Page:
EV Battery Maker Freyr Set For Major Global Expansion
Clean-tech battery maker Freyr is a success on several levels. It appears poised for gains as the company ramps up to better serve the electric vehicle market.
- Lithium-ion battery maker Freyr is breaking ground on a huge factory in Norway, and analysts are taking notice, boosting the price target
- The company is also looking to expand in the U.S. and Japan
- Freyr already struck a partnership with Volkswagen to develop lithium-battery technology for electric vehicles
Clean-tech battery maker Freyr (NYSE: FREY) is proving to be a success story on several levels. The stock appears poised for more gains as the company ramps up to better serve the electric vehicle market.
The Norwegian company designs and manufactures lithium-ion batteries for various applications including EVs, stationary energy storage, and marine and aviation uses.
The stock gapped up at the open Friday, on news that it was beginning construction of a battery factory in Mo i Rana, Norway. This is a significant development, as it enables the young company to boost its capabilities in fast-growing markets, such as EVs.
It would be the largest such plant outside China. It arrives at a time when international manufacturers are looking to source components from countries other than China.
The stock price rallied 8.38% in the past month, 105.86% in the past three months, and 22.63% year-to-date, easily outperforming the broader market.
Freyr shares got a boost on September 21, after Morgan Stanley analyst Adam Jonas raised his price target to $26 from $18, and gave the stock an “overweight” designation. Jonas also wrote a research note outlining factors likely to increase the stock price, including the new factory.
The consensus rating on the stock is “moderate buy,” with a price target of $21.50, a 51.09% upside.
Because the company is relatively new and without earnings, there's sparse analyst coverage. Even so, eight of the nine analysts following the stock have positive ratings, with the ninth being neutral.
In December, Freyr announced a partnership with Cambridge, Massachusetts-based 24M Technologies and Volkswagen (OTCMKTS:VWAGY) to manufacture next-generation lithium-ion EV batteries utilizing 24M’s SemiSolid platform. The partnership aims to develop production technology for SemiSolid battery cells for Volkswagen electric vehicles.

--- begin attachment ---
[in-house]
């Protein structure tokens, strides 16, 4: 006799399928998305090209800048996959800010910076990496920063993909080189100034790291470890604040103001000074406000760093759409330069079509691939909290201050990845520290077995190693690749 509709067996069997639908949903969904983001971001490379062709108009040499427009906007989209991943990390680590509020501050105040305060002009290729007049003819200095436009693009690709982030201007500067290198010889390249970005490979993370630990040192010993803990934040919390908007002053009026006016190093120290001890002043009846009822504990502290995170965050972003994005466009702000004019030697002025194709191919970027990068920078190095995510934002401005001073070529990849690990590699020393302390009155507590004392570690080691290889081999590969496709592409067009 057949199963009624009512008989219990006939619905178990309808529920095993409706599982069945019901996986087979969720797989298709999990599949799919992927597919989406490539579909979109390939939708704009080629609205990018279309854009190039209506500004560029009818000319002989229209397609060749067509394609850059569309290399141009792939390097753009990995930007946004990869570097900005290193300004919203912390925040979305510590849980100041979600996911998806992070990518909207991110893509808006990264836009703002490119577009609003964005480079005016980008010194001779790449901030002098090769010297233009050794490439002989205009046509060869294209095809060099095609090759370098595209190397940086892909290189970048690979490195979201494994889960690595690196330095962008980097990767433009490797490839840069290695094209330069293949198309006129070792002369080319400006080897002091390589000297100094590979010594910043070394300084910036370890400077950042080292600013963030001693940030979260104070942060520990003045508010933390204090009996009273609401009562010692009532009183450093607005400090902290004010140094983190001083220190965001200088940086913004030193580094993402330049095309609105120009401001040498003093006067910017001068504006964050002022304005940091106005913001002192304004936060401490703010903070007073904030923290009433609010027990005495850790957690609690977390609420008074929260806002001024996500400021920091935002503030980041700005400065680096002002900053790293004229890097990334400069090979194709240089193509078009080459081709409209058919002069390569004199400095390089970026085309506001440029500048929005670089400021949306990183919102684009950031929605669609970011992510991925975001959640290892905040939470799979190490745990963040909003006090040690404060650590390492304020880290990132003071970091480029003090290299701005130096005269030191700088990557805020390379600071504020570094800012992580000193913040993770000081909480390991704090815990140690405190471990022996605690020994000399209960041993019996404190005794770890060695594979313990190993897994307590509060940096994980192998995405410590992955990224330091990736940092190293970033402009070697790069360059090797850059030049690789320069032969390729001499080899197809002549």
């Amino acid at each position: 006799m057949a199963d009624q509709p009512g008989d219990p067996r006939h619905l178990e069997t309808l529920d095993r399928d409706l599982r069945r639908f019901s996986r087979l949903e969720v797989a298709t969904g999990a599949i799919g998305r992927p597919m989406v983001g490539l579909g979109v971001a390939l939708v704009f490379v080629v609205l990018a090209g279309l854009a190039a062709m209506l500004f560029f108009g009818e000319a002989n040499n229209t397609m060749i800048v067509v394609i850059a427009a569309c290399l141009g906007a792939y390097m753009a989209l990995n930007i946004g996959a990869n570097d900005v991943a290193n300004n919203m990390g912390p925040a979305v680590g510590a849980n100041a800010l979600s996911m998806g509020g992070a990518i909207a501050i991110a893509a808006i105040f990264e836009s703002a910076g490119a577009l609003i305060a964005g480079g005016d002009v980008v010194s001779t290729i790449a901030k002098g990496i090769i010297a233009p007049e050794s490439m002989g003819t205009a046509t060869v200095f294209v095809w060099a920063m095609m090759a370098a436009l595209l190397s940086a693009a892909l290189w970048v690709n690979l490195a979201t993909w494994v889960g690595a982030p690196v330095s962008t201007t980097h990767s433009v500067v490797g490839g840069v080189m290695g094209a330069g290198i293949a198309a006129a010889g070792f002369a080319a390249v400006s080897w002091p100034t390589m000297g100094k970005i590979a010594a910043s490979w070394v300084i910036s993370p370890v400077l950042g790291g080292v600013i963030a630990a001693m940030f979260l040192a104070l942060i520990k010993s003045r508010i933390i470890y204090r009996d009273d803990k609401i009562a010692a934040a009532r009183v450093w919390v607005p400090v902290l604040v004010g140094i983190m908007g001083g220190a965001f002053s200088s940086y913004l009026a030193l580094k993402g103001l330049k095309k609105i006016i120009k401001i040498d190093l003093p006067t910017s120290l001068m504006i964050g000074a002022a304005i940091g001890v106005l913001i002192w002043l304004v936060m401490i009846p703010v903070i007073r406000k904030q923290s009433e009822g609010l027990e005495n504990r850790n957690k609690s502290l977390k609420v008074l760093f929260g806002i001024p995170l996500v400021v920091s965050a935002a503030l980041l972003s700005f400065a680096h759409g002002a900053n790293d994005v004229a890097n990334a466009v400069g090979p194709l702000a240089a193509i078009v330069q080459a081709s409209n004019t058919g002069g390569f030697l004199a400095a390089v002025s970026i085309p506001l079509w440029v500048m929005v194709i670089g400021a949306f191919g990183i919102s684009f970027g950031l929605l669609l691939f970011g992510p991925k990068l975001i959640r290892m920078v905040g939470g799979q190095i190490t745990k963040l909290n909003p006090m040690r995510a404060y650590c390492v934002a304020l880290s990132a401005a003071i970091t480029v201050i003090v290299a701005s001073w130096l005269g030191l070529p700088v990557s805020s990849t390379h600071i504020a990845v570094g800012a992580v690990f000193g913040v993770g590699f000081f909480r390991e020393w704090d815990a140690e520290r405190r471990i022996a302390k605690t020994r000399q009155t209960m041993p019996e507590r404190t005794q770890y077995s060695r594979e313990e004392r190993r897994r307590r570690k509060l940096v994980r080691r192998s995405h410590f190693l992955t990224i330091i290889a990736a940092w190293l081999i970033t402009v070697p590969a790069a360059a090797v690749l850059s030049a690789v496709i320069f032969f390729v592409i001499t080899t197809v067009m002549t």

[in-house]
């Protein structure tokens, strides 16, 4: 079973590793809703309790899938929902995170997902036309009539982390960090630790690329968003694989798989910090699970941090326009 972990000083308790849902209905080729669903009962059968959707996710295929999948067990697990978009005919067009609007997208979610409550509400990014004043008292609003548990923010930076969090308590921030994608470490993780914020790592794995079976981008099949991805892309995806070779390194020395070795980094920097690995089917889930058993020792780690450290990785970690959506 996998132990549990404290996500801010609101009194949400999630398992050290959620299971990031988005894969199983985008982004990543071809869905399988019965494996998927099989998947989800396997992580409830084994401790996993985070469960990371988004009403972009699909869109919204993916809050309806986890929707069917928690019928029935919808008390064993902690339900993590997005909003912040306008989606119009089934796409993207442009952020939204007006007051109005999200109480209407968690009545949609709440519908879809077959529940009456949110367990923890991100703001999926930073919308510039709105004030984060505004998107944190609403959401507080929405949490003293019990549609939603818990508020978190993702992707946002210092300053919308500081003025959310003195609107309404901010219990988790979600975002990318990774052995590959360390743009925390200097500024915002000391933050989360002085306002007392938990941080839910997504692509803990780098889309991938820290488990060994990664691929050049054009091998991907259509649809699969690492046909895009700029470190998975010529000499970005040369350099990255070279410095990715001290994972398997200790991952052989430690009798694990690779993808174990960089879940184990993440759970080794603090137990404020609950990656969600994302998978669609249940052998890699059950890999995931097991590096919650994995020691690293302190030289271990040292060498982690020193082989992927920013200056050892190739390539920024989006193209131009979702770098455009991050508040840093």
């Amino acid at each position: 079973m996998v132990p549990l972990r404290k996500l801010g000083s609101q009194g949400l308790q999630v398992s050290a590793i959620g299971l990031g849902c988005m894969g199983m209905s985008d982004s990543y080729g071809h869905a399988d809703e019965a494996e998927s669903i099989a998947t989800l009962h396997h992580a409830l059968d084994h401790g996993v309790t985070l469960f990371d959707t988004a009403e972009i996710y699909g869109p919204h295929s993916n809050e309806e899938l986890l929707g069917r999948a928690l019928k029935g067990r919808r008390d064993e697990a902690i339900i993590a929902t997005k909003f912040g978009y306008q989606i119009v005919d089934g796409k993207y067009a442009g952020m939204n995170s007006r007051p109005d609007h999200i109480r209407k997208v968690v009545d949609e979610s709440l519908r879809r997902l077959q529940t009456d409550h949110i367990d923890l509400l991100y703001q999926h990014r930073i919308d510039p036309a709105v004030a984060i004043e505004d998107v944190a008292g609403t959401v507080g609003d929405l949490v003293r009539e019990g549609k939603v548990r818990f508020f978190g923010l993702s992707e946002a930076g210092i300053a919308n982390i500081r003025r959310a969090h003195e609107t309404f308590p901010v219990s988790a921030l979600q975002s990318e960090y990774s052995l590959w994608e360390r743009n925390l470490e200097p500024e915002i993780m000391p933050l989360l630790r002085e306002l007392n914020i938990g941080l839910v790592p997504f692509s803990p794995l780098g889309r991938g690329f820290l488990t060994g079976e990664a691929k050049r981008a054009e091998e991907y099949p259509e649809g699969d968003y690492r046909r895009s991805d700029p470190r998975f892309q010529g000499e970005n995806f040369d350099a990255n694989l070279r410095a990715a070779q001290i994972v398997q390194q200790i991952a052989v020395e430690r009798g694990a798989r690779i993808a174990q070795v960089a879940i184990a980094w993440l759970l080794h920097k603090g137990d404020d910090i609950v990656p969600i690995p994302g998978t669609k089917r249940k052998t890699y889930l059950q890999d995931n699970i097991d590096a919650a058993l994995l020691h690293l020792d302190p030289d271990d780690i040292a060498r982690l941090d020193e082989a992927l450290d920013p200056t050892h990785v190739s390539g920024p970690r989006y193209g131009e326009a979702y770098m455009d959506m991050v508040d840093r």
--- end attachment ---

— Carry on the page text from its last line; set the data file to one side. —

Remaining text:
“The development of next-generation EV battery cells based on 24M technology is a critical element of Freyr’s long-term strategy to speed up the adoption of affordable EVs,” said Freyr CEO Tom Jensen, in a release announcing the partnership.
Further solidifying Freyr’s commitment to the EV battery partnership, the company opened a Boston office in August, co-located with 24M. It also opened a facility in Japan, which, not coincidentally, is home to several major automakers.
Although not confirmed, Freyr is reportedly in talks to build a lithium battery factory in the U.S. The company is said to have narrowed its selection criteria down to five sites.
As you might expect, Freyr will likely benefit from tax advantages baked into the recently passed Inflation Reduction Act.
The company is very much in start-up mode, having merged with a SPAC, Alussa Energy Acquisition Corp., to list on the NYSE. It’s somewhat of a unicorn, as many mergers from the SPAC boom have failed.
Freyr is still pre-earnings and revenue, as it’s funded by private equity and public markets. However, there was much cause for optimism in the company’s second-quarter report in August.
For example, it plans to replicate the model established by the upcoming Norwegian factory. It also expects more technology licensing deals, as well as partnerships with developers of complementary technologies, such as 24M.
In addition, the company has maintained its capacity guidance through 2030, based on supply and demand dynamics in its core markets.
Freyr is one of those stocks that seems well-positioned for future growth, although it’s not currently a leader when it comes to the fundamentals. In addition to its plans for organic growth, companies like Freyr often grow organically and eventually position themselves as acquisition targets. It wouldn’t be surprising to see various avenues that shareholders can be rewarded.
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